In Texas, High School Football Is King

In small towns and big cities alike, high school football is something like a religion in Texas.

"If you grow up in Texas as a kid like I did, it's preached in your household around the table from the time you know what's going on," said high school coach Bob Shipley, who is becoming something of a local legend in Burnet, a small town in the central Texas hill country.

Shipley coached the Burnet Bulldogs to an undefeated season last year, then took the team to the state championship for their division, 3-A. (High school football in Texas is divided into divisions by the size of the schools and each division has its own state championship). The Bulldogs lost the championship to a team from the Dallas-Fort Worth area, but this year they were undefeated again going into the long round of playoffs that end in the middle of December.

"It's ingrained in our kids," Shipley said. "When people read the obituary column of the local paper to see if a season ticket holder has passed away, you know you're talking about serious football."

Spirit of Texas Hill Country

The Texas Sports Hall of Fame has a division dedicated to high school football. This year it's honoring the man considered to be the sport's No. 1 fan, 71-year-old Bennie Cotton of Orangefield, a small town in southeast Texas. Cotton has driven throughout the state since 1960 to attend more than 2,000 high school games, according to estimates.

"You go to those small towns … and everything revolves around the high school football team," Cotton told Bob West, the sports editor of a local newspaper, the Port Arthur News.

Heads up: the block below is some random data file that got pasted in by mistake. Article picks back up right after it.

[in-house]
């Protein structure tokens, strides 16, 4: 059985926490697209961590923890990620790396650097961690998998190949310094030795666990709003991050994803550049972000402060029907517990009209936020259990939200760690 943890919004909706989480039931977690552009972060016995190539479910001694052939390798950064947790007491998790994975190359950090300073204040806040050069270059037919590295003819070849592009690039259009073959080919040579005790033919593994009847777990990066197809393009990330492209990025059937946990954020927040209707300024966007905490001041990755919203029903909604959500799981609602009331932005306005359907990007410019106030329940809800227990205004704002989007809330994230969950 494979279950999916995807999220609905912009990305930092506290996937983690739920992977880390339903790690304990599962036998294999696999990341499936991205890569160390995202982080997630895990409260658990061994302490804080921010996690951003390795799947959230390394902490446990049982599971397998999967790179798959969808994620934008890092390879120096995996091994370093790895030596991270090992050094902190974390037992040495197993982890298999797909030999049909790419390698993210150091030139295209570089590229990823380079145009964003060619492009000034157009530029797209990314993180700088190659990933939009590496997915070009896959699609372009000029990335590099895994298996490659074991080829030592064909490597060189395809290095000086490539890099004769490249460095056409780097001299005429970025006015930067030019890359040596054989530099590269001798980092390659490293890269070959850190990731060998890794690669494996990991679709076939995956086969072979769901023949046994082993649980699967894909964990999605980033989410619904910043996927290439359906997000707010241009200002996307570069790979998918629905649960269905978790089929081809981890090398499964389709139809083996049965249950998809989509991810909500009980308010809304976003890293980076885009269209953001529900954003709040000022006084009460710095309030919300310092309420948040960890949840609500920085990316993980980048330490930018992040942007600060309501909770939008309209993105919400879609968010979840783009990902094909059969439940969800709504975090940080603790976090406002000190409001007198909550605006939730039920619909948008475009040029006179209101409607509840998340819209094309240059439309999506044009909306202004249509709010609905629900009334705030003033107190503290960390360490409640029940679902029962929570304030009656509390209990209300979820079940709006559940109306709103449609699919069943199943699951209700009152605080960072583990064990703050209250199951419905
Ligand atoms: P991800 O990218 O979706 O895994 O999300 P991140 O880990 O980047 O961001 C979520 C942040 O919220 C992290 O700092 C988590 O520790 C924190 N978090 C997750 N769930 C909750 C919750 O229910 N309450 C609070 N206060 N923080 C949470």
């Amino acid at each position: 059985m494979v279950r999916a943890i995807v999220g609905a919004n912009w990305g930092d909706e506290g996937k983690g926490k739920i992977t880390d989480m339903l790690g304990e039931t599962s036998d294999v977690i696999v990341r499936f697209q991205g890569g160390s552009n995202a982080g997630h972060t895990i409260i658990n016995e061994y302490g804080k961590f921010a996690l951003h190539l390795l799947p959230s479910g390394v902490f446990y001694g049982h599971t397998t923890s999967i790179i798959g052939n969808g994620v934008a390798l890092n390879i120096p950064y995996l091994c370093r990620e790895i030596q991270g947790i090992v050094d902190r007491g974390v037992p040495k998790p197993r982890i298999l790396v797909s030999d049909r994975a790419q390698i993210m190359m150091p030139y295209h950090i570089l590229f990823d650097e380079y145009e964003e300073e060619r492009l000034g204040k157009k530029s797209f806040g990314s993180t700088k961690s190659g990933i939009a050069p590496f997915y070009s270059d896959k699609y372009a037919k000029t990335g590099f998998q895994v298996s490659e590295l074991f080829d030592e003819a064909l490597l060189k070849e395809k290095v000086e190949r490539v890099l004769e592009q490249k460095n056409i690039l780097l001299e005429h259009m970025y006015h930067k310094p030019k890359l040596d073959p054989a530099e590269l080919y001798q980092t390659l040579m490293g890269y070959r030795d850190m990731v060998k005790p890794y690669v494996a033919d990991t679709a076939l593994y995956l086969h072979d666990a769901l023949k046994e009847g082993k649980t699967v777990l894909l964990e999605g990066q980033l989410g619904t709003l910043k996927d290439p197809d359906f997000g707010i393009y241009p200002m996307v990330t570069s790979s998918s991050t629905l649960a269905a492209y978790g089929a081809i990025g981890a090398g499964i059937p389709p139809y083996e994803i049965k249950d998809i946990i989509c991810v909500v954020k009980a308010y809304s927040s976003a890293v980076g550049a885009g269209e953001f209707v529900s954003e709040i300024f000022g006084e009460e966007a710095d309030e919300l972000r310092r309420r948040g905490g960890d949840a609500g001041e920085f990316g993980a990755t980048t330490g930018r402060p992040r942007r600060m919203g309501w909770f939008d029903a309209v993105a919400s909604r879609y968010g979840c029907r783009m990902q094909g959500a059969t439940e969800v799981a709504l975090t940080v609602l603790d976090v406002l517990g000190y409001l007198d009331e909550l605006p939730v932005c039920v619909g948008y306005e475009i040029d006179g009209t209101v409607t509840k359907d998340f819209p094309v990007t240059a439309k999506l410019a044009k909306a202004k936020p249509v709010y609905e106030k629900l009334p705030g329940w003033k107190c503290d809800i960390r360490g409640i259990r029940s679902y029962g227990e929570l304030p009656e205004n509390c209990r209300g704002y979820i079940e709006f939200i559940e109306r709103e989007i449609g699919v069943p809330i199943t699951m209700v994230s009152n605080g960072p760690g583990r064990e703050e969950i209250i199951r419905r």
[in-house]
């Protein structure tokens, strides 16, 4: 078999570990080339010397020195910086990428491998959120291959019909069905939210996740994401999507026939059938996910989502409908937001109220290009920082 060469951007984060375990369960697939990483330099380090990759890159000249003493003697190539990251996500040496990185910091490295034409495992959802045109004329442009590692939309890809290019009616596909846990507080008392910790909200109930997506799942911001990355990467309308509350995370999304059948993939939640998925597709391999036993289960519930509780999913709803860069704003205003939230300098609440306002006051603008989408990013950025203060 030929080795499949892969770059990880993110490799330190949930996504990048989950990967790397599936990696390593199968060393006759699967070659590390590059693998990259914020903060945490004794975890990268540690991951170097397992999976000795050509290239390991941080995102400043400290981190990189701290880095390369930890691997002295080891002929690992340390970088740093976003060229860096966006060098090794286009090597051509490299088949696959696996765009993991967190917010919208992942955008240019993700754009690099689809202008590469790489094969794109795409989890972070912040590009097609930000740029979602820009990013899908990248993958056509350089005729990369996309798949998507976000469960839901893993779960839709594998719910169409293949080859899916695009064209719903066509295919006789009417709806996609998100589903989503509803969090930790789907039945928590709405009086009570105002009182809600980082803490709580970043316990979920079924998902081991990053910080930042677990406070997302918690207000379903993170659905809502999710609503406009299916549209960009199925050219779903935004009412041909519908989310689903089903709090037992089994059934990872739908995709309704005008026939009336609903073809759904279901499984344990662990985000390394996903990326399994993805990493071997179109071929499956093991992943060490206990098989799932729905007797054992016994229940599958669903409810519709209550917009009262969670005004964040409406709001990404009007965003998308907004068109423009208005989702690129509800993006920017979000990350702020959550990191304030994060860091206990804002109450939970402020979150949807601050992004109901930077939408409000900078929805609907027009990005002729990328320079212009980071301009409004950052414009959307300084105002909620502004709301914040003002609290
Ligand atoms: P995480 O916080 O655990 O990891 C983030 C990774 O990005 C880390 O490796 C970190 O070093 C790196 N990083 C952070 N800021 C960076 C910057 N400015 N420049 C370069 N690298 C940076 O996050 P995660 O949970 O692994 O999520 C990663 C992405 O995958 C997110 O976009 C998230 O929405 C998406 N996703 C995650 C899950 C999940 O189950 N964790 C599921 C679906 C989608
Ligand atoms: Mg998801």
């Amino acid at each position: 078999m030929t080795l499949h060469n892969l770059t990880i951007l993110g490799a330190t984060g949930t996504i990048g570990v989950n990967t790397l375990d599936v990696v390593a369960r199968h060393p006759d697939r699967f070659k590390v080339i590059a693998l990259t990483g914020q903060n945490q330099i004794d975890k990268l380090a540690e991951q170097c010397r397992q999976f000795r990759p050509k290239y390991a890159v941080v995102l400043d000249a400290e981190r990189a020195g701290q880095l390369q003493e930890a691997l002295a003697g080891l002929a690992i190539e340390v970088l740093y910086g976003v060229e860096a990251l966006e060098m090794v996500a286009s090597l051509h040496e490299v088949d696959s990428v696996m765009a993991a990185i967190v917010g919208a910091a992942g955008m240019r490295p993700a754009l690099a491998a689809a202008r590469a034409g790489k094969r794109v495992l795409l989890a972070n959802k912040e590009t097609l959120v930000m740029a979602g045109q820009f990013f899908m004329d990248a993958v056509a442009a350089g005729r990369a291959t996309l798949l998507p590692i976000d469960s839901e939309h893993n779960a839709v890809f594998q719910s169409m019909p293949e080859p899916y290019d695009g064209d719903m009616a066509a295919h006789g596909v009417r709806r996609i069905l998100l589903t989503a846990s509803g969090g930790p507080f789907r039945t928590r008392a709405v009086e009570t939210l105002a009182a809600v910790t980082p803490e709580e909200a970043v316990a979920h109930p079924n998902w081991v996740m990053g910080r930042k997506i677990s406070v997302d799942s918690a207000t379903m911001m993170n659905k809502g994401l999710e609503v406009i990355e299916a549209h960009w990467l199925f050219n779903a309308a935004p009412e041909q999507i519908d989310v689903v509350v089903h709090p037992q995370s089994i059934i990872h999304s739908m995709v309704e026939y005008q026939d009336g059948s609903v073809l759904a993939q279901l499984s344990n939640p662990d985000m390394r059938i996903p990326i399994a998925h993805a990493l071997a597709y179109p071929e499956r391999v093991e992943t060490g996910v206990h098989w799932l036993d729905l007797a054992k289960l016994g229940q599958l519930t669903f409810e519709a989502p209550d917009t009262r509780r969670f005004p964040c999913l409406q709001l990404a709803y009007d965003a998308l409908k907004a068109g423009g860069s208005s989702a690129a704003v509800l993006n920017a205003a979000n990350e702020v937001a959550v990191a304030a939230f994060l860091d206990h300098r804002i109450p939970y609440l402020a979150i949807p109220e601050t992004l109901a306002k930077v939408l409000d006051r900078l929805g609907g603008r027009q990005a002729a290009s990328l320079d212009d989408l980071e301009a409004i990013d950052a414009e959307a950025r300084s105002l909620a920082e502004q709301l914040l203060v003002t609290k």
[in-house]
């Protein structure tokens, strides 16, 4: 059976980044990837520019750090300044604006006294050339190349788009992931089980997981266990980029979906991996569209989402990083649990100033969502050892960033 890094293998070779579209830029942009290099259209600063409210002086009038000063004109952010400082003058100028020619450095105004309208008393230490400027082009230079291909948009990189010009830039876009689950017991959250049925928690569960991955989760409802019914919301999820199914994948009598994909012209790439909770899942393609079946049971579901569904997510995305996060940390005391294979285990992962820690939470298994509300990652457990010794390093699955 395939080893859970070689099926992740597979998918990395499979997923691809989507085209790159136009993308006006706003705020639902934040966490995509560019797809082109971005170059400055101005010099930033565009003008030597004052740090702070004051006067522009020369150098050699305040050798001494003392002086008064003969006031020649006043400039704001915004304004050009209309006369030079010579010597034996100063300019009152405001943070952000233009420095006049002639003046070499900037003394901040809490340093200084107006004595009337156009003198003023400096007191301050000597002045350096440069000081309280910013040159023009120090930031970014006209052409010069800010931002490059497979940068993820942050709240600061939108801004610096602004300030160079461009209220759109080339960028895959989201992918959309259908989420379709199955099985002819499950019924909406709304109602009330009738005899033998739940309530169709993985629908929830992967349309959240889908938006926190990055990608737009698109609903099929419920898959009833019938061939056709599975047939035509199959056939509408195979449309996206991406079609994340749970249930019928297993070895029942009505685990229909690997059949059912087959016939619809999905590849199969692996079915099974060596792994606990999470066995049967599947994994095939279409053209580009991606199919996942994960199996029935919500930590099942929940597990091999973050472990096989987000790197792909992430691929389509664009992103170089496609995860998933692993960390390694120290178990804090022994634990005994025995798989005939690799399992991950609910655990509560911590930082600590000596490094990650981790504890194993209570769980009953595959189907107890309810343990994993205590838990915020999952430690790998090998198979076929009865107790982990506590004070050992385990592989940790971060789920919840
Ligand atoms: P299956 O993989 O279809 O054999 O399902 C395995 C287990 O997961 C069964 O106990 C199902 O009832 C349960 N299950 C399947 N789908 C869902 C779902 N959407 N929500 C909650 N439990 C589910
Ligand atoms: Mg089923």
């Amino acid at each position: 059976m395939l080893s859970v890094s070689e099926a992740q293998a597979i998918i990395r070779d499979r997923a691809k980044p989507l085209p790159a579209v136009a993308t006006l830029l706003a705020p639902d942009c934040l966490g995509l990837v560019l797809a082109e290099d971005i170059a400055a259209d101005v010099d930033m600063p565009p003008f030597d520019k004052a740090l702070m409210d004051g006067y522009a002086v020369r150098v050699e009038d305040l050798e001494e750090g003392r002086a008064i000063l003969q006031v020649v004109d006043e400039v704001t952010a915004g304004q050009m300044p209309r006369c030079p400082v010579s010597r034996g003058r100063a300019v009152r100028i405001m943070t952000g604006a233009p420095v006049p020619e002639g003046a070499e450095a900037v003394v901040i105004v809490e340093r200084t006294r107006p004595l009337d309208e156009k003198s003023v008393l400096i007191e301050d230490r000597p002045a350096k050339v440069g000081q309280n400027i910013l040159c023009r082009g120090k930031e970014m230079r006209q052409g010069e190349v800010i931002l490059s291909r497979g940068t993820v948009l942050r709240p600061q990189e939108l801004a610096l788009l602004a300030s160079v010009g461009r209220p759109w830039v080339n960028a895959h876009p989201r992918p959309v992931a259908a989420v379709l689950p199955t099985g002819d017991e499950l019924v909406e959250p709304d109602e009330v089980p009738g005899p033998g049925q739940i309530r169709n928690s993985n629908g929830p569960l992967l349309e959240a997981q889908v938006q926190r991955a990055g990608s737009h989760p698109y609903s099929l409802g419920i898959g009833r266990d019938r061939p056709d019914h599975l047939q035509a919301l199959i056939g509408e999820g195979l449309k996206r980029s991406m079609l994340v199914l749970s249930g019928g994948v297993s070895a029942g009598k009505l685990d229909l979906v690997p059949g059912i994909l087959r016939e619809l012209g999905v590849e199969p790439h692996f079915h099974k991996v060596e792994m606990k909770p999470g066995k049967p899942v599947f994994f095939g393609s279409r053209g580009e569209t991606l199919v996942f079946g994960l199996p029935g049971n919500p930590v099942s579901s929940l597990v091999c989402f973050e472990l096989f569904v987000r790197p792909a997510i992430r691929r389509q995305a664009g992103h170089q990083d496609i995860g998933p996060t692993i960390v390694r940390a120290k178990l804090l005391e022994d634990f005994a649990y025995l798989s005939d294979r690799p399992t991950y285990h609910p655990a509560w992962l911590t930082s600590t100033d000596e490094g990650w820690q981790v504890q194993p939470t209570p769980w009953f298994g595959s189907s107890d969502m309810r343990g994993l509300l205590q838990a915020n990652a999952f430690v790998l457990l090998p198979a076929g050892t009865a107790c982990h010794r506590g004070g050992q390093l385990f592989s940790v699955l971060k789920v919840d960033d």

"To those people, football is NOT the Dallas Cowboys," Cotton continued. "Football is the school in the town where they live. They close down the towns for a high school football game."

On any given week, the University Interscholastic League of Texas estimates that there are close to 600 high school games across the Lone Star State, involving nearly 40,000 players — 100,000 if you count the non-varsity game.

This fall, Burnet (population 4,935) represented the epitome of that spirit by turning out en masse to watch the Bulldogs play. "I'm sitting in the seats that my parents sat in," said Crista Goble, a Burnet city employee. "And my children have added seats that are adjacent to us. Our whole family sits in one section."

Burnet has been competing in high school football for more than a century, but has never won a state championship. This year, the hopes of the town's citizens have rested on a team with 39 players on its varsity roster, led by quarterback Stephen McGee and wide receiver Jordan Shipley, the coach's son.